The recent supernova that erupted in our galactic neighbourhood (in the Pinwheel Galaxy, M101) that I reported on earlier (http://nordlysfoto.blogspot.com/2011/08/supernova-explosion-in-pinwheel-galaxy.html), could be seen visually without problem even in modest equipment (in my case a spotting scope for birds at lowest magnification (20x). The moon, 50% of full, washed away much of the light of the galaxy itself (which I could only see using averted vision), but the supernova itself proved easier to see than the galaxy.
Supernovae occur when stars collapse at the end of their lifes and trigger an enourmous explosion that may outshine an entire galaxy for a period of time. This particular supernova, designated SN2011fe or PTF11kly, has now climbed to approximately 10th magnitude according to recent estimates. The last time such a close-by bright supernova could be seen was back in 1972, and only a handful of such bright and close SN`s are known since the middle-ages, so and if you want to see this rare sight, now is the time before it fades! Right now, the exploded star shines brighter than it`s host galaxy and will probably stay bright and stable for yet some time to come.
How to find it and to see it? It is well placed in the sky for us living in the northern hemisphere. The host galaxy (M101) can be found close to the perhaps most well-known star-pattern in the sky - The Big Dipper also known as The Plough or the Saucepan (Ursa major). Once you have located the Big Dipper, finding the place for the supernova is fairly easy, but you will need to let your eyes get dark-adapted before you give it a try. Stay outside in a dark place away from any artificial light sources for at least half an hour before giving it a try.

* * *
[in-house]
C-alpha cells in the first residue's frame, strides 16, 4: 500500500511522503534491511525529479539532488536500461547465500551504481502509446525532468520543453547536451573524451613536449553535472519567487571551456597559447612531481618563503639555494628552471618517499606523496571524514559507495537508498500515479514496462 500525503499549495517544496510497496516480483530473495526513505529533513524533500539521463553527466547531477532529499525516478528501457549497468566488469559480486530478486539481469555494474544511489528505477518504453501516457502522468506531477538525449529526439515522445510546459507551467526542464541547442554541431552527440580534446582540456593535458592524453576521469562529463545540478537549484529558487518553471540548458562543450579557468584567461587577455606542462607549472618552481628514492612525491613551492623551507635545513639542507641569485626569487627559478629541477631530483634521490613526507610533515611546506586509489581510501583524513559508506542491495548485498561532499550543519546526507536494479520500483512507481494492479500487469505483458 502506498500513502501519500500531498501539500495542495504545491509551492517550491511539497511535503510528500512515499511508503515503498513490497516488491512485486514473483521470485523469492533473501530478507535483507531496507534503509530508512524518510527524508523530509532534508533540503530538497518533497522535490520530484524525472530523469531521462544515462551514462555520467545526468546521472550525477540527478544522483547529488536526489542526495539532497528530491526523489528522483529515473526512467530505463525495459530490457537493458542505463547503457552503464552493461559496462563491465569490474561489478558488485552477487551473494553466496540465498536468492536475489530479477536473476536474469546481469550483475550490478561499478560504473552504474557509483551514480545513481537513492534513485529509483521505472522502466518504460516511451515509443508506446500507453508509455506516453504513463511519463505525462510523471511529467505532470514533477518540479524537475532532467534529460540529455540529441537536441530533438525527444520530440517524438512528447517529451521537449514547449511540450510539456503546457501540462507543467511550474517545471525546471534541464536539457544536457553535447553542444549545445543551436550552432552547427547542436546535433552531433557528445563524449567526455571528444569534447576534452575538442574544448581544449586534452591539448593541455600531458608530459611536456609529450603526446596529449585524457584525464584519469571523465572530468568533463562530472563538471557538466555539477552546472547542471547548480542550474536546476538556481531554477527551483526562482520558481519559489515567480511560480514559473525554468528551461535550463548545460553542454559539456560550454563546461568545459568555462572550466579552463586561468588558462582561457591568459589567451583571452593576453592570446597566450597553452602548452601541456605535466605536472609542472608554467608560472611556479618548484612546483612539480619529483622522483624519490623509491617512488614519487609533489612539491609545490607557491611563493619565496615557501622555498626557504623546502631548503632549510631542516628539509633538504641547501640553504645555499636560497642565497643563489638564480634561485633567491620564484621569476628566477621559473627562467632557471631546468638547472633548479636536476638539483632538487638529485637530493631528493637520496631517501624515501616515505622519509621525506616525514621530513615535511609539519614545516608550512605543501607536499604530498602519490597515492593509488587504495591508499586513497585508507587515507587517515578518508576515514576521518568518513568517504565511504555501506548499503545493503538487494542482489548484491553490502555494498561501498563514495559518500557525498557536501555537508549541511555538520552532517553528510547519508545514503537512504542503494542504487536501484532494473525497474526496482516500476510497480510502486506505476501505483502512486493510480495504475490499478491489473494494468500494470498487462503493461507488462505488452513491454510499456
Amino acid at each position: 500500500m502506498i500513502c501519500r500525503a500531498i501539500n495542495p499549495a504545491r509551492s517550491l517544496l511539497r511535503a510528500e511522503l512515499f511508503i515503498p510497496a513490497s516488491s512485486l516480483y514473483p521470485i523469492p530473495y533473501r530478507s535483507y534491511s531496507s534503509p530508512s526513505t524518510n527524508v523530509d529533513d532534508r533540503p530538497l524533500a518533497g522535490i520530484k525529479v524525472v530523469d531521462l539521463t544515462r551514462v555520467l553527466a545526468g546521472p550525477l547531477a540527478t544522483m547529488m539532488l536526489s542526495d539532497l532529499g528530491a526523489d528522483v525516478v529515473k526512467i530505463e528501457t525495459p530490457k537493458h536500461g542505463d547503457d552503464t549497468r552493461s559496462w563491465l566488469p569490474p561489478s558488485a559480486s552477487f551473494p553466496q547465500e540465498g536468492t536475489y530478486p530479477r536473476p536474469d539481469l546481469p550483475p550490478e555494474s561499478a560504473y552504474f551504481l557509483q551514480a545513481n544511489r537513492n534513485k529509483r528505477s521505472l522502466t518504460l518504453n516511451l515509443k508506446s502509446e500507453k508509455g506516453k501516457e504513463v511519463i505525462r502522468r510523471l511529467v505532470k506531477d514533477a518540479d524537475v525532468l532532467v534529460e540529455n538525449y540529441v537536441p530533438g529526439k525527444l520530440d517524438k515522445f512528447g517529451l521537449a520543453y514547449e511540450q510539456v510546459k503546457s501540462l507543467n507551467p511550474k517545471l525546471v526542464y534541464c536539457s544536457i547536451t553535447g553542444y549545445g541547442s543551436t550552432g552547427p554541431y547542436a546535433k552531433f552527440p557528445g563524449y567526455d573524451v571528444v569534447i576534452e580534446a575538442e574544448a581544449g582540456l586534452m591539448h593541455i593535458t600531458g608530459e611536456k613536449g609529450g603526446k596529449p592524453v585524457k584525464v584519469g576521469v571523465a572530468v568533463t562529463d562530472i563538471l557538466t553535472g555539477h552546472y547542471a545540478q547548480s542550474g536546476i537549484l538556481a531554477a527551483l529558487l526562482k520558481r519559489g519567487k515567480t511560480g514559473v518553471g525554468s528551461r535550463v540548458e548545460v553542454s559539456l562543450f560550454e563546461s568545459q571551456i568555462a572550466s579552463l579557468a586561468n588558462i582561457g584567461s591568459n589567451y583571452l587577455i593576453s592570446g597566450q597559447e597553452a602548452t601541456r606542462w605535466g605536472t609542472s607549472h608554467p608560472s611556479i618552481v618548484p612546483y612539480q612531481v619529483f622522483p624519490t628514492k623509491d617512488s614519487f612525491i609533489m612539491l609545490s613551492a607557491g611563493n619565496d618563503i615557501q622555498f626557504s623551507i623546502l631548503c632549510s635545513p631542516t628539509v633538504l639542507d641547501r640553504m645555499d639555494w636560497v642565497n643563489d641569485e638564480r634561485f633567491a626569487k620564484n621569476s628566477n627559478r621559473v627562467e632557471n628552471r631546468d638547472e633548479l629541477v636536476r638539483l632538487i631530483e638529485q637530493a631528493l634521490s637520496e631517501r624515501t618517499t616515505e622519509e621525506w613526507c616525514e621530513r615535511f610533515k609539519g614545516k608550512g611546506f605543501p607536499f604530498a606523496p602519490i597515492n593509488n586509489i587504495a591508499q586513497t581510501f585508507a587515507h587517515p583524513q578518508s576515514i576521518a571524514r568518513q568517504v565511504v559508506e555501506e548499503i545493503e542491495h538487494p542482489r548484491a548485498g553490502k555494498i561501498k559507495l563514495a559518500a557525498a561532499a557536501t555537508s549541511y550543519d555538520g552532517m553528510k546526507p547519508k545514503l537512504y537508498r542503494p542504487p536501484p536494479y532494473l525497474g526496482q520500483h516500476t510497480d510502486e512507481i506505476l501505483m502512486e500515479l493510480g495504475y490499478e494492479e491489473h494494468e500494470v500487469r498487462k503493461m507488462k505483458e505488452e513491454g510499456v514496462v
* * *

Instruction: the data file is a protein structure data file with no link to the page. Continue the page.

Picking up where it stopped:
If you have a pair of binoculars, a spotting scope or a telescope, you should then go to the last to stars in the handle of the Big Dipper. Then, imagine a triangle with the two last stars forming the base and the galaxy with the SN forming the top as shown in this map of the Big Dipper: http://irishastro.org.uk/m101supernova.html. At the top of the imaginary triangle, a faint smudge (being the galaxy) can be seen and the supernova should be clearly visible as a "new" bright white star. A good way of finding the SN is to take a picture of the area - the SN really stands out even in short exposures.
Above is a picture from yesterday evening (19 Sept 2011) taken with a Nikon DSLR with a 300mm lens, exposure time 30 seconds at ISO 1250. To reduce noise, I have combined several 30 sec exposures, but the SN is so bright that it would easily be picked up in even shorter exposures.
For the most recent images and reports, this is a good page: http://www.rochesterastronomy.org/sn2011/sn2011fe.html
Don`t despair, there`s plenty of other wonders in the night sky. Maybe it was because I have had a dull grey rain-cloud the size of a galaxy over my head lately, but wherever you look in the night sky, there`s plenty to enjoy!
Early in the evening, the moon shone over the autumn coloured landscape with the Milky Way high in the evening sky, later to be joined by some faint aurorae.
Autumn evening with the Milky Way and Auroras
Around midnight, I decided to call it the night and stumbled around for a while in the backyard before hitting the bed. Autumn nights are beautiful, but so are autumn days - and the Moon can be seen all day among the yellow autumn leaves.
The backyard around midnight